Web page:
The expiry of the Viagra patent, and the resulting generic Sildenafil Citrate medication expected to flood the market, is likely to increase the market for erectile dysfunction treatment due to the drastically reduced cost, as well as shrink market share for the competing treatments on the market. Alternative treatments that have differentiated themselves as medically superior will be least affected.

Future of Sildenafil Citrate

Aside from the generic availability of Sildenafil Citrate for the treatment of erectile dysfunction, there are a number of different applications for the drug being used in the pharmaceutical industry, including non alcoholic fatty liver disease and traumatic brain injury. Pfizer and other pharmaceutical organisations are looking to make sure that the full value of the drug for medical purposes is being made use of, and even long after a previously patented drug has been made generic, organisations may find a new use for it and apply for a patent for it.

Next blockbuster patents set to expire

In the pharmaceutical industry, organisations know they need to innovate in order to survive and stay ahead of the game. Almost every expensive drug around today will be made available as a generic drug somewhere down the line. That’s good news for the consumer, however the patent owners will need to replace that revenue somehow. Below are a few of the highest grossing drugs that their patents are expected to expire within the next fifteen years.

  • Gleevec
    • A cancer treatment drug owned by Novartis, generating US$4.65 billion revenue in 2015. Expected to expire 2022.
  • Prasugrel
    • A blood-clot treatment drug owned by Eli Lilly, generating US$121.8 million in Q1 2015. Expected to expire 2023.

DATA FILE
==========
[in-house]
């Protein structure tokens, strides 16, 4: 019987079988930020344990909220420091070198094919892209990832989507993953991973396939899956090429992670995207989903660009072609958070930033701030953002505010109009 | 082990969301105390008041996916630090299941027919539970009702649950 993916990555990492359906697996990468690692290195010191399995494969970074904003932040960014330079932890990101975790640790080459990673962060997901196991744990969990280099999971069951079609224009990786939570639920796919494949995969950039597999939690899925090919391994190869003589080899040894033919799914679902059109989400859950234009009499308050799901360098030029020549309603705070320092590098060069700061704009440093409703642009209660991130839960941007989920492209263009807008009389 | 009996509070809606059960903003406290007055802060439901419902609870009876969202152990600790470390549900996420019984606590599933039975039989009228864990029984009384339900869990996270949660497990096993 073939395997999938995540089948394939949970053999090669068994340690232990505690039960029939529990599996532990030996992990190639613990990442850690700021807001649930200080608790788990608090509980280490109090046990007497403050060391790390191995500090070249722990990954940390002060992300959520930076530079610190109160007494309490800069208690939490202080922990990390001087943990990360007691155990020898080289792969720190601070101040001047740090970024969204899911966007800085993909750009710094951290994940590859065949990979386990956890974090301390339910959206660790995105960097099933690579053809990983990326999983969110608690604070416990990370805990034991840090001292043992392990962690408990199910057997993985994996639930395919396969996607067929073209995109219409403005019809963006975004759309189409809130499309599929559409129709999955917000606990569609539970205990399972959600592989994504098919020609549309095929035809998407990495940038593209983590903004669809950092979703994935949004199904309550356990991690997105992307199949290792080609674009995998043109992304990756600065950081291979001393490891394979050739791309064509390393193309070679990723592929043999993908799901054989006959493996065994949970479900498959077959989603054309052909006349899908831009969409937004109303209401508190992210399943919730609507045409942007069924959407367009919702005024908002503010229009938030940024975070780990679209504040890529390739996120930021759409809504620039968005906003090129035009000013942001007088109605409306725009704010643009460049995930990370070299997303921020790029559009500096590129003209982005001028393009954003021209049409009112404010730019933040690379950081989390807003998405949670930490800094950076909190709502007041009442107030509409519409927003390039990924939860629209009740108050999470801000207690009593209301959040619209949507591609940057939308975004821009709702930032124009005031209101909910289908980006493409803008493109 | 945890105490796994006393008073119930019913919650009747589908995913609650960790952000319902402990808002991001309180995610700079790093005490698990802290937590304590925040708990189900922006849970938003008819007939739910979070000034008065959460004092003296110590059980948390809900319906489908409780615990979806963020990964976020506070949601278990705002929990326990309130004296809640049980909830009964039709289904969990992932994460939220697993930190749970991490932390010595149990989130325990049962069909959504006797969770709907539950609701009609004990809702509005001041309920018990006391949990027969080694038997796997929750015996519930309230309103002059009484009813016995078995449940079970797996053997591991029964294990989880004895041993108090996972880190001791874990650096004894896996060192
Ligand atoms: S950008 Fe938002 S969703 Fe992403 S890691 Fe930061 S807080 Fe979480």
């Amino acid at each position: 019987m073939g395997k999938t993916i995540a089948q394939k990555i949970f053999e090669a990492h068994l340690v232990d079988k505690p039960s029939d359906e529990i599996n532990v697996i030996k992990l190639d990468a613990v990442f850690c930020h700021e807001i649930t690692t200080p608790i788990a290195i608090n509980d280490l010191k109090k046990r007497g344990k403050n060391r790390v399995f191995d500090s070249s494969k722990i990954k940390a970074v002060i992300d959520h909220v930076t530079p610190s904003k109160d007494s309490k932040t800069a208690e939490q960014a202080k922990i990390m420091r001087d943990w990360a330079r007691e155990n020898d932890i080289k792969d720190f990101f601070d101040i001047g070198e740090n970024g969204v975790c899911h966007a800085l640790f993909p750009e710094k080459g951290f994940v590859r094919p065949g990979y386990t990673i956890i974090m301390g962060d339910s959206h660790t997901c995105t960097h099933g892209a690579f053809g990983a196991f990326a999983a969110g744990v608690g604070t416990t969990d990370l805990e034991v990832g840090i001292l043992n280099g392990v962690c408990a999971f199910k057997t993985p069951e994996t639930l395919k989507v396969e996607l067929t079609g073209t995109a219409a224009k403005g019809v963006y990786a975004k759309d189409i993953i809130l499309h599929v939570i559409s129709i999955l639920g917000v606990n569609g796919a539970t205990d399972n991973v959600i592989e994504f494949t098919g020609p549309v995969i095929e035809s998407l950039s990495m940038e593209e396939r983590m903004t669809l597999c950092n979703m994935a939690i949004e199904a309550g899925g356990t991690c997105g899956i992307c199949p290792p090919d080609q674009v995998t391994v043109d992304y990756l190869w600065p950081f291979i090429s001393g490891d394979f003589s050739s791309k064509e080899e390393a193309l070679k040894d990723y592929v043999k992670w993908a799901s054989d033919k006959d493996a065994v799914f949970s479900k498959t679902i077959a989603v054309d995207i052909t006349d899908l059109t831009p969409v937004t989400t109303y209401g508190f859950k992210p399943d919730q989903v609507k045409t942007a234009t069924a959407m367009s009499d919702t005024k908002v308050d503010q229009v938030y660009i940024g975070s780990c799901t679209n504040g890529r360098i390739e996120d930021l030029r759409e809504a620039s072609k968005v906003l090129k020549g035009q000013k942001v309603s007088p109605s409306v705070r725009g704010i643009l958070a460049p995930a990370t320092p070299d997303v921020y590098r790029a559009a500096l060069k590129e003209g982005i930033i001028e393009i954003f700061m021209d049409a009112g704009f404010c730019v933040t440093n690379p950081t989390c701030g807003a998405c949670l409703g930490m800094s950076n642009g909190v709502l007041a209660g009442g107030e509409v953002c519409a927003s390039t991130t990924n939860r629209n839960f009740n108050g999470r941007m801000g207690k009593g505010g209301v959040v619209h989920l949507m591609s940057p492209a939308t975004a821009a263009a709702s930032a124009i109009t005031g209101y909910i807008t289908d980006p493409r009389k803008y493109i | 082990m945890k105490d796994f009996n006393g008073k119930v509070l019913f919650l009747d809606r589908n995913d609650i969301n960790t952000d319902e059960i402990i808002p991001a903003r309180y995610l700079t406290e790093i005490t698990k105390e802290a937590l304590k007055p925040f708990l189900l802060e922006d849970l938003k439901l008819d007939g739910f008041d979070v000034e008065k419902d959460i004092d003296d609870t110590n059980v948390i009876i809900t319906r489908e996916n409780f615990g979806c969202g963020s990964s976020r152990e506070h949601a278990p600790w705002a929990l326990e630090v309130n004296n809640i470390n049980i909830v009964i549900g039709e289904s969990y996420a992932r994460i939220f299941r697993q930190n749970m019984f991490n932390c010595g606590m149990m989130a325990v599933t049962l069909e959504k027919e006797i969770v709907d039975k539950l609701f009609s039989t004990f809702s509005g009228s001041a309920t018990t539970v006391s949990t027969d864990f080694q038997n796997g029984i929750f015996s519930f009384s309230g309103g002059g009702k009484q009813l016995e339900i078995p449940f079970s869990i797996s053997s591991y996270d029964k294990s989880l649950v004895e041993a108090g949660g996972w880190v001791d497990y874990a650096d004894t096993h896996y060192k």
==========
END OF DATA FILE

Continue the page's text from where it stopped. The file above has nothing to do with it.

• Megace ES
    • Anorexia treatment drug owned by Par, achieving US$70 million in 2006 (recent figures not available). Expected to expire 2024.
  • Zytiga
    • A prostate cancer drug owned by Johnson & Johnson, generating US$2.2 billion in 2015. Expected to expire 2027.
  • Lupron
    • A cancer treatment owned by AbbVie, generating US$821 million in 2016. Expected to expire 2031.
  • Ibrutinib
    • A blood cancer drug owned by Pharmacyclics and Johnson & Johnson, generating US$1.8 billion in 2016. Expected to expire 2031.

In Pfizer’s case, Viagra is an iconic drug that generates a significant amount of money each year. It has managed to extend the length of the patent expiry a number of times, however its ownership over the patent is finally coming to an end, and it is investing a huge amount in innovation – almost 15 percent of its annual revenue.

Pfizer will be taking plenty of precautions in order to offset the losses, and will be well placed to continue business when the patent does expire. Pfizer is not the only affected company, however, and those also invested in competitive erectile dysfunction treatments will likely see their revenues impacted as well.